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Consumer-Friendly Production or Producer-Friendly Consumption?

  • Russell Keat

Abstract

At a time when political parties compete as the champions of consumers against producers, when consumer-friendliness is seen as the chief virtue of any product and cultural theorists celebrate the displacement of production by consumption as the basis of self-identity, it is refreshing to find such an intellectually vigorous challenge to all this in The Market Experience.1 Through a painstaking analysis of the empirical evidence, Robert Lane argues that, at least potentially, the contributions to people’s well-being from engagement in the processes of production are much greater than those deriving from its outputs: the acquisition of income and its deployment in consumption. But if this is so, he suggests, it points to a fundamental defect in the market. Market economies, he argues, are consumer economies: they tend inherently to prioritize consumer-satisfactions over producer-satisfactions. In doing so they sacrifice greater goods for lesser ones.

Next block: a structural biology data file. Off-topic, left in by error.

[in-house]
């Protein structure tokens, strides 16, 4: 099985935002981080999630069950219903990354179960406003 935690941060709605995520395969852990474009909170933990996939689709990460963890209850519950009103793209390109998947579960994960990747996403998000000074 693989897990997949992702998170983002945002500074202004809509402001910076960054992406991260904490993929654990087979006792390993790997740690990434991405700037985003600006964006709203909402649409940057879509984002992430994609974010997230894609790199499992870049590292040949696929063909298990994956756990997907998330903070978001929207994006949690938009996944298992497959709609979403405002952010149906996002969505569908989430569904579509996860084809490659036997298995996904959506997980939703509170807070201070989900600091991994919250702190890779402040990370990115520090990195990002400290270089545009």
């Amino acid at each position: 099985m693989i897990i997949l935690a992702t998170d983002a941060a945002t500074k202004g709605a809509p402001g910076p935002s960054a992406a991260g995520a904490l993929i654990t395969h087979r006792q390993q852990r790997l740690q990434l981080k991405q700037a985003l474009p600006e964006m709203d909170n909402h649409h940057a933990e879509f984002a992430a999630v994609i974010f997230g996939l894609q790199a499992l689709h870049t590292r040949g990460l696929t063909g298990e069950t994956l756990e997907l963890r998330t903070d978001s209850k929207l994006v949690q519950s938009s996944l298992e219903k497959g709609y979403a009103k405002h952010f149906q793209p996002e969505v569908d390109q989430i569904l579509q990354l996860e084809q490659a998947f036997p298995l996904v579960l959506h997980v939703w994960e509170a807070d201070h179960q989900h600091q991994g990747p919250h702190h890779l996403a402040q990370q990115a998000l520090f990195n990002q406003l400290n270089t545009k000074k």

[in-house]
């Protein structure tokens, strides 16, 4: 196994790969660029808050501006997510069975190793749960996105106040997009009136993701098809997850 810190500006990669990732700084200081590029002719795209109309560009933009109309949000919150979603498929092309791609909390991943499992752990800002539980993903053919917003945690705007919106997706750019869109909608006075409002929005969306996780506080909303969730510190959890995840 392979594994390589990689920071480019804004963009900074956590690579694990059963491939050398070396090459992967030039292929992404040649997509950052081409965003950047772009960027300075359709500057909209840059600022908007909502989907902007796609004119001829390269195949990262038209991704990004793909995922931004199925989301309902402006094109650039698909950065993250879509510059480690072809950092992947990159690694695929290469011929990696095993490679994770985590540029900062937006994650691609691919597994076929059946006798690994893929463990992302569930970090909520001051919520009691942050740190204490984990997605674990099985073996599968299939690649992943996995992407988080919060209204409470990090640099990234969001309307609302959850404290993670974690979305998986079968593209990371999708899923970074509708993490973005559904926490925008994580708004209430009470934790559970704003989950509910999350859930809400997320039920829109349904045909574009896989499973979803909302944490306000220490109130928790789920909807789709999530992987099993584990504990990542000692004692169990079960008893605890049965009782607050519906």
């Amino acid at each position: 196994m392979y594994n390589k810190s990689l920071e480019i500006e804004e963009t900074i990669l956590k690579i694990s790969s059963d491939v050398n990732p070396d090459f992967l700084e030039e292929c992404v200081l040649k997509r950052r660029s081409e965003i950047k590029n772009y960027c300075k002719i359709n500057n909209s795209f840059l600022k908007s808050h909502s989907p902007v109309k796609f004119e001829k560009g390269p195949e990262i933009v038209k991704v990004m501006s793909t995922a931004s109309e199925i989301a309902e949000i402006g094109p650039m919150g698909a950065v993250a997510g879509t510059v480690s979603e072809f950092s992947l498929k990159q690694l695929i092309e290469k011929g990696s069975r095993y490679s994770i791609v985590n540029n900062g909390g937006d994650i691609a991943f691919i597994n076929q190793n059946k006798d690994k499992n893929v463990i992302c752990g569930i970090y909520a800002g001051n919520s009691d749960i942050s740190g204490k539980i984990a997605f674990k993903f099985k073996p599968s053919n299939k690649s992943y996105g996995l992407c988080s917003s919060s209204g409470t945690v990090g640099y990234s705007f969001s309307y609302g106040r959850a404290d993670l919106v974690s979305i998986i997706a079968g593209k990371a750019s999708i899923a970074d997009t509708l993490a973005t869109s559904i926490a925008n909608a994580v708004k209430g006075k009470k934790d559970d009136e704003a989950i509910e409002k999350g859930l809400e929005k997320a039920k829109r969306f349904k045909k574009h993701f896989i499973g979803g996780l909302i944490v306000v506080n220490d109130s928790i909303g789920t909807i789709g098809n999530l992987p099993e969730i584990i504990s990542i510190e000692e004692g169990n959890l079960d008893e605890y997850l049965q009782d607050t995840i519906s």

Keywords

Market Economy Market Experience Extrinsic Reward Creative Product Capitalist Enterprise 
These keywords were added by machine and not by the authors. This process is experimental and the keywords may be updated as the learning algorithm improves.

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Copyright information

© Russell Keat 2000

Authors and Affiliations

  • Russell Keat
    • 1
  1. 1.University of EdinburghUK

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